Love is a loaded word, used to describe so many variations and interpretations. Maybe we should follow the example of the Inuit and their many words for snow, it being such a large part of their environment. Or is love more of an obsession of Western society? A friend read a study that suggested that art tends to focus on what is scarce. There are nomadic tribes whose songs and writings are all about food. Our society writes and sings about love – an elusive commodity that we search for and a fleeting feeling that we lose.
As I reflect on 2023, I think of love found and love lost.
Conversations on Love by Natasha Lunn
My friend Kate got me onto a book called “Conversations on Love” by Natasha Lunn. I dove into it over the holidays – reading aloud parts to Nick, silently tearful at other parts. She had me by page 7, when she described the process of making yourself smaller to gain love:
At the time, I recognized this suppressing of the self as a private, graceless shame; only now do I understand it to be an unoriginal problem. I’ve spoken to countless people who – despite feeling confident at work, with family, with friends – have lost themselves in relationships. Have squashed their personalities into a different shape and forgotten their own needs and desires in an attempt to second-guess a partner’s.
Then I met Nick in May 2023.
Nick and I out at Nova Luna.
Lunn describes the gut-feeling when you are drawn to someone before you know them and have no evidence of real intimacy. I felt that the first time I spoke to Nick at yoga. On our first date walking along the boardwalk, Nick described his time during COVID lockdowns as one of reflection and a chance to better himself. I thought to myself, I could love this man.
Lunn also describes a mature love. You see the whole person, not just your fantasy of them. You allow yourself to be fully seen, which takes unbelievable vulnerability and trust. Nick and I got to a place where I could be entirely myself, with my large personality, and Nick thinks that I am the best! I no longer feel compelled to make myself small.
Sheri & Nick at Sandy Lane, West Coast Barbados
On New Year’s Day, Nick and I talked about the joy of finding each other and our reservations at the time. A “red flag” for him, when we met, had been my adversarial attitude towards men. He had thought it might be a piece of the puzzle of why I had never married or had children. I feel anger every time this comes up…by anyone…the thought that someone must be so screwed up to have chosen otherwise. Now that Nick knows more about me, he understands that these were choices. He also appreciates that decades of self-reflection and growth have brought me to this place for me to say to him:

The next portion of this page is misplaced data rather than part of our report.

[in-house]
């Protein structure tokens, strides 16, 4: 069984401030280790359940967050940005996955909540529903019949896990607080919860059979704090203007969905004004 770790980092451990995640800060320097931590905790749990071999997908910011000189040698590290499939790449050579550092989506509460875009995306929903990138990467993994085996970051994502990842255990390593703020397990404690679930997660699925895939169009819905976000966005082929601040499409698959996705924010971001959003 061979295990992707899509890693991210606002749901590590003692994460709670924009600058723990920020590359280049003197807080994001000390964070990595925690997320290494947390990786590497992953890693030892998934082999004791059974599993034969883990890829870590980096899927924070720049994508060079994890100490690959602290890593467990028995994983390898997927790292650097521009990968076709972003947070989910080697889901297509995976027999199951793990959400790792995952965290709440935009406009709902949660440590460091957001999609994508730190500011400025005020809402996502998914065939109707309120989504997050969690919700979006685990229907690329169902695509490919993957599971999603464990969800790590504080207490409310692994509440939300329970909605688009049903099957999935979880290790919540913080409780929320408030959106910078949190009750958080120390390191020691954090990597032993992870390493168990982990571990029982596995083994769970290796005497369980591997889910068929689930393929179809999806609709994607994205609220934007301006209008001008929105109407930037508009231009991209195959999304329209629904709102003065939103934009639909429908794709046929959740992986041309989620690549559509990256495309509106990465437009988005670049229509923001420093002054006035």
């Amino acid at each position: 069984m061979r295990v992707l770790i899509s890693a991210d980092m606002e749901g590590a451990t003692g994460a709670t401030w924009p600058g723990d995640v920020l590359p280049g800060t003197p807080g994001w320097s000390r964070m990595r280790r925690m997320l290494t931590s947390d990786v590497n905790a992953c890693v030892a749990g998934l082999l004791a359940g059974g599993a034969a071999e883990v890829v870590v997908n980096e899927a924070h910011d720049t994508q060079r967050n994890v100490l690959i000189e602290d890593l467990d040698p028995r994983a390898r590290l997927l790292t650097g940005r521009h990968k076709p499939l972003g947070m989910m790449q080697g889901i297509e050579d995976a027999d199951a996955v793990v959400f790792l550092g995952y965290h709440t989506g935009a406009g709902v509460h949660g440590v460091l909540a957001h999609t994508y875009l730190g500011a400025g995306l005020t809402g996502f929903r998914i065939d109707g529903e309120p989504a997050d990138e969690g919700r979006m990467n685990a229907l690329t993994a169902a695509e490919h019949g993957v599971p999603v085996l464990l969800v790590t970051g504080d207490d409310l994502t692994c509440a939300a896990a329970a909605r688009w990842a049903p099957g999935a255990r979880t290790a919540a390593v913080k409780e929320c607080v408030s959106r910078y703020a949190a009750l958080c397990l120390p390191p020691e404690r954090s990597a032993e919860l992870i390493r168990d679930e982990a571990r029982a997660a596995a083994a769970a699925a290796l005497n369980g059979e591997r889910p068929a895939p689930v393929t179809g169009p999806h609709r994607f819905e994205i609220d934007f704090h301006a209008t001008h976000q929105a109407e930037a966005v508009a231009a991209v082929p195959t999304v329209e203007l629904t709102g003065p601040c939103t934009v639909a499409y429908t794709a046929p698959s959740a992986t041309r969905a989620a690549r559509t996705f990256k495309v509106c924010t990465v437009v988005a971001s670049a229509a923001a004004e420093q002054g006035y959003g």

I believe that you are the one that I have been looking for all these years
AND my biggest regret in life is the desperate longing I felt searching for you.
The love that I gained was not only Nick’s, but that of a community that made me feel welcome and larger than life. A life so wonderful that I said to myself at the beginning of 2023, I choose this life in Barbados even if it means that I will never meet someone. It is simply lucky that I did.
All those years that I was desperately searching for romantic attachment; I had girlfriends that loved me hard. I lost my best friend of almost fifty years in September 2023. I traveled to Canada for Anita’s celebration of life. My part was to give a speech with her high school friend, Lori, about friendship:
Anita and I were teenagers before we realized how different we were. Fundamentally different – I was Fire and Anita was the Earth. But there was something Anita knew at an early age – she taught me all about friendship.
There aren’t words to describe my friendship with Anita. So, I will tell you what it felt like. I was valued and valuable. Our friendship made me feel protected and so I was courageous. When things got too hard, Anita made me feel like I could do it. Someone knew me deeply and loved me anyways. Soulmate. That is my word to describe Anita.
Then we gathered words from the audience that described Anita. Her husband Brian arranged for these words to be reflected in a painting, which he unveiled last week. Every time I see this painting I well up.
Anita in Words - look closely
In Conversations on Love, Lunn explores friendship and writes:
For all of us, there will be times when distance drifts into a friendship and it might seem easier to withdraw. Perhaps because, if we decide to give up entirely, we have more control. It’s much harder to hold our nerve, to trust in the love between us, to accept the gaps in our knowledge of each other creeping in and then continue to make the effort anyway. But when we do, the greatest gift: to find that it’s still there, love, shining between us, despite everything.
When I doubted that I knew how to love, my friendship with Anita showed me that I could. To seek to understand someone so completely different and to support each other in struggle and joy through lives so distinct. I have fostered a love of a lifetime – one that is never really lost, because Anita taught me how to love.
Today marks my sister Laura’s birthday. The entire time that I lived in Ottawa and now Barbados, Laura has lived in Pennsylvania, USA. Her birthday many years ago was a catalyst for us to begin traveling together each Christmas. It fundamentally changed our relationship. We haven’t done that since COVID. While our relationship continues to change, our bond of sisterhood is constant.
Happy Birthday Laura,
Love your big sis,
Sheri and Laura as children in the snow in Lambeth